“Now therefore, if ye will obey my voice indeed, and keep my covenant, then ye shall be a peculiar treasure unto me above all people: for all the earth is mine: And ye shall be unto me a kingdom of priests, and an holy nation. These are the words which thou shalt speak unto the children of Israel” (Exodus 19:5-6).
In these verses the Lord is proposing His covenant with the children of Israel. Though in one sense the Lord has called them, that calling is not automatically bestowed upon them without their choice. They had to cooperate. Even their deliverance from Egypt involved their cooperation: If they did not do what the Lord said (such as putting the blood on the doorposts), they would not have been delivered. It was that simple.
Here, too, the Lord does not say to them, “Whether you like it or don’t like it — you will be a peculiar treasure unto Me and a nation of priests.” That is not how it works, and that is not what the text says.
Read Exodus 19:5-6, quoted above. How do you understand what the Lord is saying in the context of salvation by faith? Does the command included there to obey the Lord somehow nullify the concept of salvation by grace? How do the following texts help you to understand the answer? Romans 3:19-24; Romans 6:1-2; Romans 7:7; Revelation 14:12.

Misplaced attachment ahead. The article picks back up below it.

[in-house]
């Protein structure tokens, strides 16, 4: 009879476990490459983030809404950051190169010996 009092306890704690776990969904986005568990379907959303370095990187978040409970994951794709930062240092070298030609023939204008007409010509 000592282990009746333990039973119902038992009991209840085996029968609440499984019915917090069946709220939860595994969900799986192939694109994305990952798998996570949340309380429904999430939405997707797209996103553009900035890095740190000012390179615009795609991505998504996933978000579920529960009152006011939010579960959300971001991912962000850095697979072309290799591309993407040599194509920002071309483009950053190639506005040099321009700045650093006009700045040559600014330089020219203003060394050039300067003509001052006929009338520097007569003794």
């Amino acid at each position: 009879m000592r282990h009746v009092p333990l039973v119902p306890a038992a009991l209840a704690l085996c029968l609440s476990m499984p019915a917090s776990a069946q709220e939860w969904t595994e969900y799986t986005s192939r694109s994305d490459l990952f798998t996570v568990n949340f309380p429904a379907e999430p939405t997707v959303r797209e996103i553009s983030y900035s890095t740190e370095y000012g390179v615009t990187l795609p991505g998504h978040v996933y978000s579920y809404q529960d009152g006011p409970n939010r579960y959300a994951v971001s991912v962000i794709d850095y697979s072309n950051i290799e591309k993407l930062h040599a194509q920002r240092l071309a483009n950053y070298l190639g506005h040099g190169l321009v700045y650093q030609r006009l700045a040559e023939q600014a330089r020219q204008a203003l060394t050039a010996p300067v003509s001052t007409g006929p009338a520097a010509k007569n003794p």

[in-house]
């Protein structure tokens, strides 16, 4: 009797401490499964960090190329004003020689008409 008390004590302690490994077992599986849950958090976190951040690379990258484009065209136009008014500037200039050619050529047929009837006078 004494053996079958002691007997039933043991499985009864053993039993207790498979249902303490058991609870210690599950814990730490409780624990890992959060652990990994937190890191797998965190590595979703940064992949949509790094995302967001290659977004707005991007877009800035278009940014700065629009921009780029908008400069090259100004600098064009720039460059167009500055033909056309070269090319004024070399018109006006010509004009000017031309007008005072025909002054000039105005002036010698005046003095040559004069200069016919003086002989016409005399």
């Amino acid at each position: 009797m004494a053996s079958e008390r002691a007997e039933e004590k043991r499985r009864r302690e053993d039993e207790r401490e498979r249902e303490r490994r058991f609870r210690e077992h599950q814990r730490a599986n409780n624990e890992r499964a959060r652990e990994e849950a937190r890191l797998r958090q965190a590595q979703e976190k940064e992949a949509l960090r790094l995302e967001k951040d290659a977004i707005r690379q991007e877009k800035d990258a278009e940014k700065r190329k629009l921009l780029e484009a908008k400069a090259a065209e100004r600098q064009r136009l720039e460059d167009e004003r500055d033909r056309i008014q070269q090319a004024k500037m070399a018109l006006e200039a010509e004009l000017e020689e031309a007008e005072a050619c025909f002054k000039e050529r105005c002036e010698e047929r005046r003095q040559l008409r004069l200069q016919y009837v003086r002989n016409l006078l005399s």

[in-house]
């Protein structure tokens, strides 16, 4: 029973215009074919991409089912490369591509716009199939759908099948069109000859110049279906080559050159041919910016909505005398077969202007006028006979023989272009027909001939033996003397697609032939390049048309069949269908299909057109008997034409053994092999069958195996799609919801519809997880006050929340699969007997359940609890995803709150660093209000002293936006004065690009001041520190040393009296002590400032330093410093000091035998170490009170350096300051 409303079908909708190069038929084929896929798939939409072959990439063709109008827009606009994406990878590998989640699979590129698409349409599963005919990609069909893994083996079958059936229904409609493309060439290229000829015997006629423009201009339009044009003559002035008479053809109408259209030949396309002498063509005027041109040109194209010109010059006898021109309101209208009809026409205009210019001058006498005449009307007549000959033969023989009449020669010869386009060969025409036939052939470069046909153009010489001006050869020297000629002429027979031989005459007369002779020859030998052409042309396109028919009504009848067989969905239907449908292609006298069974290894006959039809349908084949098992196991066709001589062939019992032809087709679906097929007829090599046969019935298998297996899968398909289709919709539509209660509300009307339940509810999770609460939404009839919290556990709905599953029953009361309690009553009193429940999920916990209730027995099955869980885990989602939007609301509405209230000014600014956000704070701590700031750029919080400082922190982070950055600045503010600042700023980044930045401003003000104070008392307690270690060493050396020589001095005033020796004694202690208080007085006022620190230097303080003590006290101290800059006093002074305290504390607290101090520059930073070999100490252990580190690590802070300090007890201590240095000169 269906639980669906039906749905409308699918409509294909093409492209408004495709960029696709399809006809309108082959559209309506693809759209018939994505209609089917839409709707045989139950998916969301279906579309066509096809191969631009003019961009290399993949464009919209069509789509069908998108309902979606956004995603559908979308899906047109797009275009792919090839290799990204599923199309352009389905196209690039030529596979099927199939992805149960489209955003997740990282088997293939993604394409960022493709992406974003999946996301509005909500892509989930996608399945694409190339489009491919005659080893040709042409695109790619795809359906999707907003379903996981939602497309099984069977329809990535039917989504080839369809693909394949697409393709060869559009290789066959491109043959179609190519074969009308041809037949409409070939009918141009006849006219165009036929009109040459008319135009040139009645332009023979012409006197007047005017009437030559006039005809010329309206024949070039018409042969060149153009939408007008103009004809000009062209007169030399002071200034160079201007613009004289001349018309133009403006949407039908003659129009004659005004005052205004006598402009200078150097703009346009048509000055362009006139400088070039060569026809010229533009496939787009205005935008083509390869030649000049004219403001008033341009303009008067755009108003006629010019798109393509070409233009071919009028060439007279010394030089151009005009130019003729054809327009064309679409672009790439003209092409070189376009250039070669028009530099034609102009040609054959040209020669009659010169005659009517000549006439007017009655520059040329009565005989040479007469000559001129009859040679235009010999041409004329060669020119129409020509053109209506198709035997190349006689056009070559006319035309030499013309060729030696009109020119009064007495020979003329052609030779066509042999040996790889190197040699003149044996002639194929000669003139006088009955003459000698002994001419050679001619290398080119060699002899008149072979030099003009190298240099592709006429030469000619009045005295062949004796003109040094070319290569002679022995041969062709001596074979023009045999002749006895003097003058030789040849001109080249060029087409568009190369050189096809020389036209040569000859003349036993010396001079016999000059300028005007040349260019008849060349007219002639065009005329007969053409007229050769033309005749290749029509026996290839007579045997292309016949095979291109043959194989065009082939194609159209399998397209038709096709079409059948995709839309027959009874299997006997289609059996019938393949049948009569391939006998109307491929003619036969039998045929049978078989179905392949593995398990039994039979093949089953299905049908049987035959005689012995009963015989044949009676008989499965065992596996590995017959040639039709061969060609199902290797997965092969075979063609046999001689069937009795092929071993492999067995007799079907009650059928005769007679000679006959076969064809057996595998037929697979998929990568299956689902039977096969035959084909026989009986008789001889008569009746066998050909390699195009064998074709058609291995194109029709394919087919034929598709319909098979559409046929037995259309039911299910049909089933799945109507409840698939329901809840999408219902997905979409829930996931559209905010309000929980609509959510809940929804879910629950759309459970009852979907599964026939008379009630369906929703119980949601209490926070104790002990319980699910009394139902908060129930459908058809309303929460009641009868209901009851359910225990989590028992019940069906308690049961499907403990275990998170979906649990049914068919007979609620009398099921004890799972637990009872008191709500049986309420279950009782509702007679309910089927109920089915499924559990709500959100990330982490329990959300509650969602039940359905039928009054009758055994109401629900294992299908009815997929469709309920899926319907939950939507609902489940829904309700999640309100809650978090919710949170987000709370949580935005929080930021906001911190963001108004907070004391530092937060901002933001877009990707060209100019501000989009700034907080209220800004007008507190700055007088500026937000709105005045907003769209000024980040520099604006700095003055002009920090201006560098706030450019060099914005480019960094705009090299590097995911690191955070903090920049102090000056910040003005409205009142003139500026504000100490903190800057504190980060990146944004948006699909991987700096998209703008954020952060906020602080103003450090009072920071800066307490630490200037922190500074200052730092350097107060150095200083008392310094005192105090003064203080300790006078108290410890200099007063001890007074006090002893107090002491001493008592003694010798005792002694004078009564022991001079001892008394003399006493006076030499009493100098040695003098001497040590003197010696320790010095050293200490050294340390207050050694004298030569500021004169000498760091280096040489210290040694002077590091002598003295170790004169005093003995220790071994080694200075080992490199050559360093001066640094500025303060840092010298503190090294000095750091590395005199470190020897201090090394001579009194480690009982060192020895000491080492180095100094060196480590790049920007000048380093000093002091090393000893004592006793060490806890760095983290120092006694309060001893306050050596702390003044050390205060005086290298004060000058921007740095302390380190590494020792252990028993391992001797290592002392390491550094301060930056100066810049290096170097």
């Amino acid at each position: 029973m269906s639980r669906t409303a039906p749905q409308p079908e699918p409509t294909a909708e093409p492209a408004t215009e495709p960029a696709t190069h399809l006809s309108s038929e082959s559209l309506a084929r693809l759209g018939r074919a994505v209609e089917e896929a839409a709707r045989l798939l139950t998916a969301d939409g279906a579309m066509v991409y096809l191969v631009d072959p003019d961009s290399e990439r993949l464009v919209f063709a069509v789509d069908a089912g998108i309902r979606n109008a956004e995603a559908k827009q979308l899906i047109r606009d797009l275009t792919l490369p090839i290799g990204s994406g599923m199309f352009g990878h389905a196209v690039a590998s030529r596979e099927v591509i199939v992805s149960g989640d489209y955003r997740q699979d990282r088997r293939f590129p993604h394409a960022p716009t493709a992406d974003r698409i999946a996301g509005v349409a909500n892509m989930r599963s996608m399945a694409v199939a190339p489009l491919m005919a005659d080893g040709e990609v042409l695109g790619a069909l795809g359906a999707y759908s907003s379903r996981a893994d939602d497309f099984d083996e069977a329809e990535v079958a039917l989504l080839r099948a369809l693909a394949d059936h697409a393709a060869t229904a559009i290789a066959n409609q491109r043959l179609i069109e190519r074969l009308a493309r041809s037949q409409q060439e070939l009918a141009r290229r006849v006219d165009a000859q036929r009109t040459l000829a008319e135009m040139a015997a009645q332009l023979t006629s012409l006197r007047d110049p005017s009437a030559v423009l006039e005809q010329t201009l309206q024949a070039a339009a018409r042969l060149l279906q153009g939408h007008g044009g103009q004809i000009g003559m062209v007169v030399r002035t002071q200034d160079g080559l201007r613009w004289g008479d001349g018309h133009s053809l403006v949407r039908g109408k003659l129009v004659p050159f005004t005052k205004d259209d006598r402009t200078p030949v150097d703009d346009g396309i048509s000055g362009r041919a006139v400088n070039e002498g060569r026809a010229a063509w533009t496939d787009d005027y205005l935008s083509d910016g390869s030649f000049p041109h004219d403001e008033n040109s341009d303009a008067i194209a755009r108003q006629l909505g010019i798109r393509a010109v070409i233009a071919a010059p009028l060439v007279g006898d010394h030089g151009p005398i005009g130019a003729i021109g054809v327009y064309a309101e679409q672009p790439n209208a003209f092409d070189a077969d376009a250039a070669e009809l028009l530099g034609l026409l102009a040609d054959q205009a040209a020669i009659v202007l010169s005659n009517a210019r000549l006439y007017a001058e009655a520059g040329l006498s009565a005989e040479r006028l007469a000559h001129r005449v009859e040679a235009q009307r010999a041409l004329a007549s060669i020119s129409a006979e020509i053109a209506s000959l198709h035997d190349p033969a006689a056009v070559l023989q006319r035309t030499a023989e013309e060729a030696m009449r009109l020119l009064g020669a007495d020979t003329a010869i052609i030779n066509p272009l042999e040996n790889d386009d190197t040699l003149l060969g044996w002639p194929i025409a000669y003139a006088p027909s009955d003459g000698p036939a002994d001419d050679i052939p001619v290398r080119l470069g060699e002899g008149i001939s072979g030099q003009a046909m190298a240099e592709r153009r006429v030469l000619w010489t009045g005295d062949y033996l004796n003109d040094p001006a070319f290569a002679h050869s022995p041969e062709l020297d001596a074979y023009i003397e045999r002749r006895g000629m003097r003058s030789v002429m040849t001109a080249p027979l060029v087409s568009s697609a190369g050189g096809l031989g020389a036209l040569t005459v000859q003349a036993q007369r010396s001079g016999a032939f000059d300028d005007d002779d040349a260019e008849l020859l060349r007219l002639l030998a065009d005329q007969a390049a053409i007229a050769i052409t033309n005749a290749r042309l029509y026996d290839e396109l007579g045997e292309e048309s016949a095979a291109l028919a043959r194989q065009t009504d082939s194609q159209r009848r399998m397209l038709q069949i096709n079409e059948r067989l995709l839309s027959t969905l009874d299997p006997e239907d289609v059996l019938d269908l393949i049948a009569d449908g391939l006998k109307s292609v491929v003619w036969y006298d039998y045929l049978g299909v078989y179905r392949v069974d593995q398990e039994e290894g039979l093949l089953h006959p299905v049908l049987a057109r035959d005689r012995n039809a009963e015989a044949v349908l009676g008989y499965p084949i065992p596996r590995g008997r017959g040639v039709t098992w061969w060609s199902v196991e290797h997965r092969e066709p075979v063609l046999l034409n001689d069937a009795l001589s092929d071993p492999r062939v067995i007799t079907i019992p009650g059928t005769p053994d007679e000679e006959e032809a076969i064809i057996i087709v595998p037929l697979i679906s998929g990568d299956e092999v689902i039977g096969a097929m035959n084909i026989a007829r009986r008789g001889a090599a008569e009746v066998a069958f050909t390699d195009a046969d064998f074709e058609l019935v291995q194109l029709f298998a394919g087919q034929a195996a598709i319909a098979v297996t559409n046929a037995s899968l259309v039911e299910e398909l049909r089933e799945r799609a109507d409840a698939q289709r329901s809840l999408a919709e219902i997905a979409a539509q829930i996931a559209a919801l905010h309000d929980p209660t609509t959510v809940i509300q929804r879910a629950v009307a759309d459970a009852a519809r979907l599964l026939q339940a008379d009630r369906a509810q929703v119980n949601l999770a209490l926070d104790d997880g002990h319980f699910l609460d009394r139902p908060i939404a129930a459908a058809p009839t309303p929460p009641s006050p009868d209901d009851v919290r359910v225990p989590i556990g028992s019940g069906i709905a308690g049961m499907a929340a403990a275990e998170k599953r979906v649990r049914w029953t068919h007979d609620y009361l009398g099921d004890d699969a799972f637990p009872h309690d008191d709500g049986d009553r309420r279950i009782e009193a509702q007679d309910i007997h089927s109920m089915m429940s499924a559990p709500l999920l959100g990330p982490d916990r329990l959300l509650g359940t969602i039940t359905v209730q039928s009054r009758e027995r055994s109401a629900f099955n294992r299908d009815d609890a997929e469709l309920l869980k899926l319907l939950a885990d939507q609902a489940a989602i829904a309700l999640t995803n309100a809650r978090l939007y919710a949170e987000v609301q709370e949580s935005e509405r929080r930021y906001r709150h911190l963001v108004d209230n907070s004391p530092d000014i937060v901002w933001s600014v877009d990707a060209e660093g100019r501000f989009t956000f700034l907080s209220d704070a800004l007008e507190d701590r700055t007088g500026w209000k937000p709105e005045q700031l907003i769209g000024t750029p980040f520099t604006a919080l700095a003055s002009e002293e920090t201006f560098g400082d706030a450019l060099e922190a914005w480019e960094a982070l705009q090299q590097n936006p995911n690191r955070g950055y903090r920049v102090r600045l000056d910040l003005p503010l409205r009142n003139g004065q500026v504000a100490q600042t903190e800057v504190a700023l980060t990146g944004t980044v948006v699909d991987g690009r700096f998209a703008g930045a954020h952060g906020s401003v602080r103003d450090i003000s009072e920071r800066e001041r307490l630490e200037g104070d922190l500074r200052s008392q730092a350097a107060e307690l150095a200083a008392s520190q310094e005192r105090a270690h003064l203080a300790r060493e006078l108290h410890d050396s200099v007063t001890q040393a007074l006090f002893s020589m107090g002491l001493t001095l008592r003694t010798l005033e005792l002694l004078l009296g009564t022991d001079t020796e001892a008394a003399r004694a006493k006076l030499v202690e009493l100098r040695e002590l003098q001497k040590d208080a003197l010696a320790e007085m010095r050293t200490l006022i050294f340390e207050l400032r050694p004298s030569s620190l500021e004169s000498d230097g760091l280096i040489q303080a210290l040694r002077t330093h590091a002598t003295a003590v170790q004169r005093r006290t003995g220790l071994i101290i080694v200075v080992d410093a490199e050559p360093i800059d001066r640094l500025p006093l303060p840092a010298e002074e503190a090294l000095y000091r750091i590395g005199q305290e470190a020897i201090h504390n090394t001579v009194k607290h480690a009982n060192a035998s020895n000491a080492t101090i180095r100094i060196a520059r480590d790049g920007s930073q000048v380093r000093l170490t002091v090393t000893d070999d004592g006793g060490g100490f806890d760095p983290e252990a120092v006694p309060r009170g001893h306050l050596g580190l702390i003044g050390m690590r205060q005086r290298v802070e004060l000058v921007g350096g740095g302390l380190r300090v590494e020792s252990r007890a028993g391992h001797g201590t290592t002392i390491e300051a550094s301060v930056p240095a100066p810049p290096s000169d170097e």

“We do not earn salvation by our obedience; for salvation is the free gift of God, to be received by faith. But obedience is the fruit of faith.” — Ellen G. White, Steps to Christ, p. 61.
Think of what the Lord was willing to do for the nation of Israel: not only did He miraculously deliver them from Egyptian bondage, but He wanted to make them His own treasured possession, a nation of priests. Basing their relationship with Him upon His salvation (both temporal, as from Egyptian slavery, and eternal), the Lord sought to elevate them to a spiritual, intellectual, and moral level that would make them the wonder of the ancient world. All for the purpose of using them to preach the gospel to the nations. All they had to do, in response, was obey.
|In what ways should our personal, one-on-one experience with the Lord reflect that same principle we see here in today’s study?|